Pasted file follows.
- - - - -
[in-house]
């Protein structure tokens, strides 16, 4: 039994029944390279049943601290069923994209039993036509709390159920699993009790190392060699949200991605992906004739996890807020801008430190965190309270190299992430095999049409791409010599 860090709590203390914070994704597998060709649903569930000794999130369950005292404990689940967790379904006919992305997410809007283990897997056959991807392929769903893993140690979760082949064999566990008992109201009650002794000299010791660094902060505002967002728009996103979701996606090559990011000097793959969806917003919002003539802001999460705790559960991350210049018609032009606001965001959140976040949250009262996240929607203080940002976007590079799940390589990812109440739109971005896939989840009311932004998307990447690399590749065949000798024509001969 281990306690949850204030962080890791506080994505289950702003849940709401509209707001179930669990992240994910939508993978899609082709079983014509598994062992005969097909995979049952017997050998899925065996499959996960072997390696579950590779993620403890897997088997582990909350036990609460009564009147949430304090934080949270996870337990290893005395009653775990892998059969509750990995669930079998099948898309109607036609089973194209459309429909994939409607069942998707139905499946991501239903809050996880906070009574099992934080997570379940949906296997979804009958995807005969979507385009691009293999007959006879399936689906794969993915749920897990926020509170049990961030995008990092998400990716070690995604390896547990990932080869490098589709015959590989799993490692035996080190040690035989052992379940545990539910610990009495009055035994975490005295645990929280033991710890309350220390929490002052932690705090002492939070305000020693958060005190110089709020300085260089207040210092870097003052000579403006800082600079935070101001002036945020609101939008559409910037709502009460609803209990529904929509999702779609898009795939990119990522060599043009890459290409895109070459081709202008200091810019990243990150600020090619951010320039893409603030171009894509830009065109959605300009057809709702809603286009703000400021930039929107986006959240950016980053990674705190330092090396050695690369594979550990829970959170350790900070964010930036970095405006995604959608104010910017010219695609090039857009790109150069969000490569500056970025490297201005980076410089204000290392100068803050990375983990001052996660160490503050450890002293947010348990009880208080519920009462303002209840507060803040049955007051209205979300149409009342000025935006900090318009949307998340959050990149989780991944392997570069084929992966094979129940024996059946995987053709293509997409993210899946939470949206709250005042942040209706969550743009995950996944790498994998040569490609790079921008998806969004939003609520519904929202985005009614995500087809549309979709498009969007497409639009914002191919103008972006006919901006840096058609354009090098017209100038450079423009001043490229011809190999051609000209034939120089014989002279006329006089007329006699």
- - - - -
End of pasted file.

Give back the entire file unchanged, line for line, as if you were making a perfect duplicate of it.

[in-house]
């Protein structure tokens, strides 16, 4: 039994029944390279049943601290069923994209039993036509709390159920699993009790190392060699949200991605992906004739996890807020801008430190965190309270190299992430095999049409791409010599 860090709590203390914070994704597998060709649903569930000794999130369950005292404990689940967790379904006919992305997410809007283990897997056959991807392929769903893993140690979760082949064999566990008992109201009650002794000299010791660094902060505002967002728009996103979701996606090559990011000097793959969806917003919002003539802001999460705790559960991350210049018609032009606001965001959140976040949250009262996240929607203080940002976007590079799940390589990812109440739109971005896939989840009311932004998307990447690399590749065949000798024509001969 281990306690949850204030962080890791506080994505289950702003849940709401509209707001179930669990992240994910939508993978899609082709079983014509598994062992005969097909995979049952017997050998899925065996499959996960072997390696579950590779993620403890897997088997582990909350036990609460009564009147949430304090934080949270996870337990290893005395009653775990892998059969509750990995669930079998099948898309109607036609089973194209459309429909994939409607069942998707139905499946991501239903809050996880906070009574099992934080997570379940949906296997979804009958995807005969979507385009691009293999007959006879399936689906794969993915749920897990926020509170049990961030995008990092998400990716070690995604390896547990990932080869490098589709015959590989799993490692035996080190040690035989052992379940545990539910610990009495009055035994975490005295645990929280033991710890309350220390929490002052932690705090002492939070305000020693958060005190110089709020300085260089207040210092870097003052000579403006800082600079935070101001002036945020609101939008559409910037709502009460609803209990529904929509999702779609898009795939990119990522060599043009890459290409895109070459081709202008200091810019990243990150600020090619951010320039893409603030171009894509830009065109959605300009057809709702809603286009703000400021930039929107986006959240950016980053990674705190330092090396050695690369594979550990829970959170350790900070964010930036970095405006995604959608104010910017010219695609090039857009790109150069969000490569500056970025490297201005980076410089204000290392100068803050990375983990001052996660160490503050450890002293947010348990009880208080519920009462303002209840507060803040049955007051209205979300149409009342000025935006900090318009949307998340959050990149989780991944392997570069084929992966094979129940024996059946995987053709293509997409993210899946939470949206709250005042942040209706969550743009995950996944790498994998040569490609790079921008998806969004939003609520519904929202985005009614995500087809549309979709498009969007497409639009914002191919103008972006006919901006840096058609354009090098017209100038450079423009001043490229011809190999051609000209034939120089014989002279006329006089007329006699």